Teenagers showed improvements in their symptoms of depression after a year-long collaborative care intervention, according to a new study led by Dr. Laura Richardson, adjunct professor of health services at the University of Washington School of Public Health.
Major depression affects one in five young people by age 18. “Proven treatments are available, including medications and psychotherapy,” said Dr. Richardson, investigator at Seattle Children’s Research Institute Center for Child Health, Development and Behavior, a professor of pediatrics at the UW and affiliate investigator at Group Health Research Institute.
The study was published in the Journal of the American Medical Association. About 100 teens ages 13 to 17 were randomly assigned to receive either collaborative care or the care they would normally receive. In the collaborative care intervention, a depression case manager was based in the primary care doctor’s office and helped teens and their parents make individual decisions about treatments. The care manager provided either brief cognitive behavioral therapy sessions or worked with doctors to choose antidepressant medication. Normal-care patients were given their test results and could get access to mental health services within the Group Health system.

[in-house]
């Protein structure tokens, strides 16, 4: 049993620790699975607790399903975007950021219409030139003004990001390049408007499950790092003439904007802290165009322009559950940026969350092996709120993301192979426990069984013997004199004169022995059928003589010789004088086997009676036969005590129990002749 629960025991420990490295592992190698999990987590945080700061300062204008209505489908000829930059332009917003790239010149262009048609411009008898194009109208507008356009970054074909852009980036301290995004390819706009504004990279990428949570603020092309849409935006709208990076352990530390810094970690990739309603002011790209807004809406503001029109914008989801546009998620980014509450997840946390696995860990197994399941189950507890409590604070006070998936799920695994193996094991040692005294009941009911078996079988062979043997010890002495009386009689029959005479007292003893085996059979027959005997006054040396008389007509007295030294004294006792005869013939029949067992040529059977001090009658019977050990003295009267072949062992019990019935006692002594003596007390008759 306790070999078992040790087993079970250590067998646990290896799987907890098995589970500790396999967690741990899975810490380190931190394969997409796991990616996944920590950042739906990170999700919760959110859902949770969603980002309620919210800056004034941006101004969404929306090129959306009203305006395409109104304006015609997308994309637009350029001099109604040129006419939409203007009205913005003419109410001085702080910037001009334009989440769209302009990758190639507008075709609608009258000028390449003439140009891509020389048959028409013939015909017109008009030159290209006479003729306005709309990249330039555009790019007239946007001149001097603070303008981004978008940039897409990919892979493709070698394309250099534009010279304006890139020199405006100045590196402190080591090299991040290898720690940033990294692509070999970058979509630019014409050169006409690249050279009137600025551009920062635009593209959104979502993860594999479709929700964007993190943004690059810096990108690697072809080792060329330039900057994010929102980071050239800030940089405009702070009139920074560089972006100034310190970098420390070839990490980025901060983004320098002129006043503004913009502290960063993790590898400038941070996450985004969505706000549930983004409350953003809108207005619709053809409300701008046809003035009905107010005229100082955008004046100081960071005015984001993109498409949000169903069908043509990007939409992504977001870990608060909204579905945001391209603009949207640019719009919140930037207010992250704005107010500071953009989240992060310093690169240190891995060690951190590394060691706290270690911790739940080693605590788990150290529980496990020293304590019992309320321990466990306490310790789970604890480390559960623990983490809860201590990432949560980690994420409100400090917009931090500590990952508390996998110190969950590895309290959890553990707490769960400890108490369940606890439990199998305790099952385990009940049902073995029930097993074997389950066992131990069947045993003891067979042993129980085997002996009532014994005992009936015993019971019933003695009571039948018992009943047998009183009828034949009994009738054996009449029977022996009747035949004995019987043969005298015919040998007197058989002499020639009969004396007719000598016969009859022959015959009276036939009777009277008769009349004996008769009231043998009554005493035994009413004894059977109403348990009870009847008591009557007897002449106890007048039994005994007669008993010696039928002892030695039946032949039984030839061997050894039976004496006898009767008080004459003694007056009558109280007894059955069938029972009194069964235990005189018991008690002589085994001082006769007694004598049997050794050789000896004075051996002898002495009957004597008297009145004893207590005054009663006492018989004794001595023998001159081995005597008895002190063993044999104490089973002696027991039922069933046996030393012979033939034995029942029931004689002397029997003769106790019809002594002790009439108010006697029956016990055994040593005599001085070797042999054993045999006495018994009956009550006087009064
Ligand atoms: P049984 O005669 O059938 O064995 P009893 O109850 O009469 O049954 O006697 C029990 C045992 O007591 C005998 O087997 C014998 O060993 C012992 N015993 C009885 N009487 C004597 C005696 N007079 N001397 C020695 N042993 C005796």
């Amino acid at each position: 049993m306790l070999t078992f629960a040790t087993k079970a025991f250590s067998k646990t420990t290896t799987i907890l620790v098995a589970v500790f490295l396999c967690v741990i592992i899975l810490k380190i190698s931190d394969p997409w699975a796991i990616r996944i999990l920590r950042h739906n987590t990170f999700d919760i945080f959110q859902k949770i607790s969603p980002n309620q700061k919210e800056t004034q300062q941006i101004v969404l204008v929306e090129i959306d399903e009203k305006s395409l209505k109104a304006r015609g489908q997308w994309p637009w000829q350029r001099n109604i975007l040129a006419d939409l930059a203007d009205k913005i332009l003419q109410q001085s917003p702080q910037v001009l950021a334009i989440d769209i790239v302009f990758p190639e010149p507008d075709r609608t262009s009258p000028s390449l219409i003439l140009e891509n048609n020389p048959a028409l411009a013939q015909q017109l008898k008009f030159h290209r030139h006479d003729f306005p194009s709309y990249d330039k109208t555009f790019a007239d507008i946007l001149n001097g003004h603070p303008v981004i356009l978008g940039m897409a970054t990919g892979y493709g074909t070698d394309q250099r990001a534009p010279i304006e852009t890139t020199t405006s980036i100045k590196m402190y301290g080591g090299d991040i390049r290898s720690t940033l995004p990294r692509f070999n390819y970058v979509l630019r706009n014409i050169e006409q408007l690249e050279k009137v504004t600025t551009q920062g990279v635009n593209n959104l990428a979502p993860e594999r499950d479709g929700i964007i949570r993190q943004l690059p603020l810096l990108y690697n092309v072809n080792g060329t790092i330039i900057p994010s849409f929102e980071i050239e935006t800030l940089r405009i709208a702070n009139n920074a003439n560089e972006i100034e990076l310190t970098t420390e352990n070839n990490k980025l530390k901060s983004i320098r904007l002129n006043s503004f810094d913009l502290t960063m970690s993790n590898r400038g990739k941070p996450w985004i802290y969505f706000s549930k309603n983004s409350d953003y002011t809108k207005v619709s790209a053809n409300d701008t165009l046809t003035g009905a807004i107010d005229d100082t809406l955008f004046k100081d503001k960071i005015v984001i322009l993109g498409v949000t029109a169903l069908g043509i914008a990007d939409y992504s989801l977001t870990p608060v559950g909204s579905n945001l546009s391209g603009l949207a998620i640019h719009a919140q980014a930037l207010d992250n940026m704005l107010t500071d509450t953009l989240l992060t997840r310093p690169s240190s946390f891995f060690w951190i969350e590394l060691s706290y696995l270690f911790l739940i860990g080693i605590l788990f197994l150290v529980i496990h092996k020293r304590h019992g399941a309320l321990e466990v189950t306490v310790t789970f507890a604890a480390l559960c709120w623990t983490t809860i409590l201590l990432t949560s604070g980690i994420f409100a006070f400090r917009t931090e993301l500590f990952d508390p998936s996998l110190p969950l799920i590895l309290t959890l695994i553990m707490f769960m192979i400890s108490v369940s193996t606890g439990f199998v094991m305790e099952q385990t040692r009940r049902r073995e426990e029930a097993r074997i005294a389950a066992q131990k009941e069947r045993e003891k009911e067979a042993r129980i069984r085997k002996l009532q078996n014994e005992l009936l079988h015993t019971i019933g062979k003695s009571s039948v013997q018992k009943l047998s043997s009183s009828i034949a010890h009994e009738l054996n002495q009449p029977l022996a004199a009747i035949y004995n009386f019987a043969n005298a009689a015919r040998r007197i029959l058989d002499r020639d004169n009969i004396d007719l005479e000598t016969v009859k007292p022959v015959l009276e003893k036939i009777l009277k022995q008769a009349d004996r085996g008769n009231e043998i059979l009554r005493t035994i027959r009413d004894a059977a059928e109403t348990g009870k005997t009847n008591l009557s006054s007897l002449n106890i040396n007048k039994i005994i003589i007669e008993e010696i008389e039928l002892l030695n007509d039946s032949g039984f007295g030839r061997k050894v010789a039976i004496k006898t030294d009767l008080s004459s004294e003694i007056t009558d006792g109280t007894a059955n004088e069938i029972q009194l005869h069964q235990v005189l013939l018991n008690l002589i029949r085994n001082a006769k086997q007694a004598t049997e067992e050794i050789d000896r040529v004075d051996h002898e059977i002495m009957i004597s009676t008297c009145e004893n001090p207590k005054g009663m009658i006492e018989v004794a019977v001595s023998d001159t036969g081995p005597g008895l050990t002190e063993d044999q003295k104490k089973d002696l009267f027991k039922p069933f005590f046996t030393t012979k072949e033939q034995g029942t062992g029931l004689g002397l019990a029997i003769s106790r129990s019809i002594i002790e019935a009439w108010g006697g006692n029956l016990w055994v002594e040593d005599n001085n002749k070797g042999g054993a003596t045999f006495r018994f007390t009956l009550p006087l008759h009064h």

Researchers reported that teens receiving collaborative care were more likely to received evidence-based treatment and they had fewer depressive symptoms. “The body and the mind are intimately connected,” Dr. Richardson added. “So it makes good sense to organize treatment for depression in this way, integrating care for mental and physical health within primary care.”